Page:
HOPE in the AIR will be supporting Hospice & Community Care’s Sunflower Pediatric Program AND the Facility Dog Program at Penn State Health Children’s Hospital. The goal of HOPE in the AIR is to find causes that have a direct impact on people in our community by sharing hope. Through the Sunflower Pediatric Program and the Children’s Hospital Facility Dog Program, lives are enriched, suffering is eased, and memories are made.
Your Help Drives Our Ongoing Efforts
Each year, HOPE in the AIR identifies an important cause that helps to improve lives in Southeastern Pennsylvania and works to bring the community together to support it.
In Their Own Words
Our beneficiaries know best how much our community thrives when we work together to benefit the greater good. Hear it in their words.
When I started the (Tails of Valor) program, I was stuck. I had been home from the war since late 2008. I had lost many jobs. I had gone back to school. I had completed months and years of therapy, related to combat trauma and the physiological impacts that military service had on my body. I wasn’t able to sleep and my relationships were suffering.
I thought I would give it a try. I began to meet dogs at Tails of Valor®, but they seemed to not match up with me in the most important areas.
Then, I spotted the one, quiet and resting. Something just made me sit down and chat. I said quietly, “This life is a lot, want to hang out with me, I’m just going to sit here until you and I are ready.” My breathing calmed, I sat closer and waited. We both needed each other; trust, affection and partnership.
Now, there is no place we cannot go together. When I am in a crowd, space is created if people get too close, I am alerted when I’m stressed and pressure is applied to me when I am hypervigilant. I am even woke up when having nightmares. I have found my best medicine I’ve received in 13-years post-combat with zero side effects. This dog is my best life and fully part of my lifestyle. I don’t know why it took this long for us to find each other – but we did.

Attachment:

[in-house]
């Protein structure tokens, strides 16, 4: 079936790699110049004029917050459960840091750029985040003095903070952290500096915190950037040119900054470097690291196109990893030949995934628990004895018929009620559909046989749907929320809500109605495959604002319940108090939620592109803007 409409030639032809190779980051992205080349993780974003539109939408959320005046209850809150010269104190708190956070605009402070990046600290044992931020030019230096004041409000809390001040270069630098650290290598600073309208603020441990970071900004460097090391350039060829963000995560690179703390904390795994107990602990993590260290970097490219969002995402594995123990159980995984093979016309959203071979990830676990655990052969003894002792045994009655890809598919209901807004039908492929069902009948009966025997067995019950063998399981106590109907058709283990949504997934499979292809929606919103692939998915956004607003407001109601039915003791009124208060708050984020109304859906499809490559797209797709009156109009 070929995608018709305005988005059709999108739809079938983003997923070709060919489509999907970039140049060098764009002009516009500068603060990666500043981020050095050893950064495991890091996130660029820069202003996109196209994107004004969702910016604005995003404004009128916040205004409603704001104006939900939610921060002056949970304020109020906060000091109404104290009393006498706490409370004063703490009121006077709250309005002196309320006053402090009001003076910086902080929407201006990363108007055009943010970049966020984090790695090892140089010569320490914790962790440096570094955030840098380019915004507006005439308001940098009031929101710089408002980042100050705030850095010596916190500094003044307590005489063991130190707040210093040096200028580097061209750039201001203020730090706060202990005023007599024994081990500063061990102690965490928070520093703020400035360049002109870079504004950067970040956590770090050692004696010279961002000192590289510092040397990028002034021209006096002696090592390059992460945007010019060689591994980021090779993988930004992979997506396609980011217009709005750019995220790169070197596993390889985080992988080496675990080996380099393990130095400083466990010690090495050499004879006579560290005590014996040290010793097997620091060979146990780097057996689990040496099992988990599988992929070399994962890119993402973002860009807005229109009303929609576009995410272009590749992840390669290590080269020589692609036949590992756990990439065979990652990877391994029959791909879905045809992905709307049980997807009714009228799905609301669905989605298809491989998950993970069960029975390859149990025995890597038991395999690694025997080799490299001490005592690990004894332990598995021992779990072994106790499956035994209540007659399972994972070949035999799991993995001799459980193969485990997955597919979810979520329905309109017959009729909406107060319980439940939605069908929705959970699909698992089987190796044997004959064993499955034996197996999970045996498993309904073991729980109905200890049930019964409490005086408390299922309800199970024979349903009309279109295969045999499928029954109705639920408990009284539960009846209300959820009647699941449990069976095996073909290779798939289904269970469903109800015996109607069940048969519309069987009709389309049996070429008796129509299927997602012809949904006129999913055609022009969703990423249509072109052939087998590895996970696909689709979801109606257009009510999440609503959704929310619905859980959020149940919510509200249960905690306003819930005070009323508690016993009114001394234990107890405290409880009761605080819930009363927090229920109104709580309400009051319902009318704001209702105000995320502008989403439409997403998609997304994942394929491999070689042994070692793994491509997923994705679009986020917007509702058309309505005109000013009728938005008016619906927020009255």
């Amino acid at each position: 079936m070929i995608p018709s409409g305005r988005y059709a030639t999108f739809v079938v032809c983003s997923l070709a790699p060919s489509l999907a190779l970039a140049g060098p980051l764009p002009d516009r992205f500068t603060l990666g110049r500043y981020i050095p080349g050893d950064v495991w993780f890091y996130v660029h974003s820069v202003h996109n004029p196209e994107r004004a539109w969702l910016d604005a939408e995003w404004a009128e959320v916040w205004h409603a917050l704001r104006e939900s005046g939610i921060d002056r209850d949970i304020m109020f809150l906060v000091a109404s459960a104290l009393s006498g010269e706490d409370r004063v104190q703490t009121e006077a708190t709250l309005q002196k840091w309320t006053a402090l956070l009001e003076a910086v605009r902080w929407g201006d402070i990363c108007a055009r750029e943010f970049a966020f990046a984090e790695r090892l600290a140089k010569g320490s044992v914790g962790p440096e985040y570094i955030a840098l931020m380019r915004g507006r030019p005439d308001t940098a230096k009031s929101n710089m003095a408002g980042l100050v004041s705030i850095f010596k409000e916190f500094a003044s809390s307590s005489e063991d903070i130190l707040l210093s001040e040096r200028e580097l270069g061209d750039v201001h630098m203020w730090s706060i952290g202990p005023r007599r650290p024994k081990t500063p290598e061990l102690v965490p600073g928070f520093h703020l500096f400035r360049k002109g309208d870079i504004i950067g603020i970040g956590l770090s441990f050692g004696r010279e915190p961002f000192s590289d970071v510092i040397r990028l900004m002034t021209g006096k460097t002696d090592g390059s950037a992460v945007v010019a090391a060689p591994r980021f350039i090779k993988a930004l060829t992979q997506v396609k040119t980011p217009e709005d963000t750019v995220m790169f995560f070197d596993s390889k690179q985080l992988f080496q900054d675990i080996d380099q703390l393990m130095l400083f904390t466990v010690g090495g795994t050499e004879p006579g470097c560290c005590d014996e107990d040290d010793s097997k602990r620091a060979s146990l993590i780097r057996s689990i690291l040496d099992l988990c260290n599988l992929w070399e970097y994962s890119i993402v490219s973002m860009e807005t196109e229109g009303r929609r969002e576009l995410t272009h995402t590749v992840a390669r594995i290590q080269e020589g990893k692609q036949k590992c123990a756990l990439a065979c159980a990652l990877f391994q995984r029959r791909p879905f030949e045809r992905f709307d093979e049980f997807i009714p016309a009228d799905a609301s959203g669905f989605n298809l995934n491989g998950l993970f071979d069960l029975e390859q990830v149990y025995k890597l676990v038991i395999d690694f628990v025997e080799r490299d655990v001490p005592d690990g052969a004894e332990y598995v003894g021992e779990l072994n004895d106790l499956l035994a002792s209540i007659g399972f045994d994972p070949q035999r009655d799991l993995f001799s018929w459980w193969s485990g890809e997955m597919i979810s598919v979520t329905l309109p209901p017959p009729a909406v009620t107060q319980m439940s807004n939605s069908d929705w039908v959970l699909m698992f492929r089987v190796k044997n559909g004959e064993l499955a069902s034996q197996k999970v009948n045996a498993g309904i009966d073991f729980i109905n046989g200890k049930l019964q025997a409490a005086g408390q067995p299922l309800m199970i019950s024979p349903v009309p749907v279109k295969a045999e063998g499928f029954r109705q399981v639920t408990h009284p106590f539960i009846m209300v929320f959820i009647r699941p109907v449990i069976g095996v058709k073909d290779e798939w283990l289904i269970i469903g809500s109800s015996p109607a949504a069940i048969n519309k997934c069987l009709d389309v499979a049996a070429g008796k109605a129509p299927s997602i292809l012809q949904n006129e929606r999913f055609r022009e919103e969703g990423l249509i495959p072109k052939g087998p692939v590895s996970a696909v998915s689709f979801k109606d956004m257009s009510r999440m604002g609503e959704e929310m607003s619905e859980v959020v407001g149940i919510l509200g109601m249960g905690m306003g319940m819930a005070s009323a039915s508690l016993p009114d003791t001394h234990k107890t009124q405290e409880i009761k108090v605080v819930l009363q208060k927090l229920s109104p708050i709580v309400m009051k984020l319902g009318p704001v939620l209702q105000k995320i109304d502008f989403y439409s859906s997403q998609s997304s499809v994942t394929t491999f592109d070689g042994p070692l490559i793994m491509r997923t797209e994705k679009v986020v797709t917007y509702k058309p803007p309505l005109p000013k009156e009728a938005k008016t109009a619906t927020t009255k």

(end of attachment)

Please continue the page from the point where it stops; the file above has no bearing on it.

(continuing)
The benefits of having Kaia as the first Facility Dog for Penn State Children’s Hospital are plentiful. Ashley Kane’s role as handler and manager of the Child Life Program also has many benefits, aside from getting to take Kaia home with her every day. Kane was matched with Kaia at a special training session run by Canine Assistants in Georgia, where Kaia was professionally trained for the first 18 months of her life. In addition to that, Kane and their secondary handler, Alicia Cesare, learned about social bond-based teaching methods for Kaia.
To learn more about Ashley, Alicia, and Kaia, click here.
Kaia, the facility dog for the Child Life Program has impacted the lives of many children throughout her employment at Penn State Children’s Hospital. Kaia changes everything in a room when she enters, creating a state of calm and collectiveness in order to help procedures more comfortable for the patient. “This is exactly what she has been chosen for and taught to do as a facility dog.” A facility dog, Ashley Kane, the Child Life Program manager explains, offers specific goal-oriented intervention, such as modeling a comfortable way to lie down on an examination table. Read more about the Facility Dog Program at Penn State Children’s Hospital here.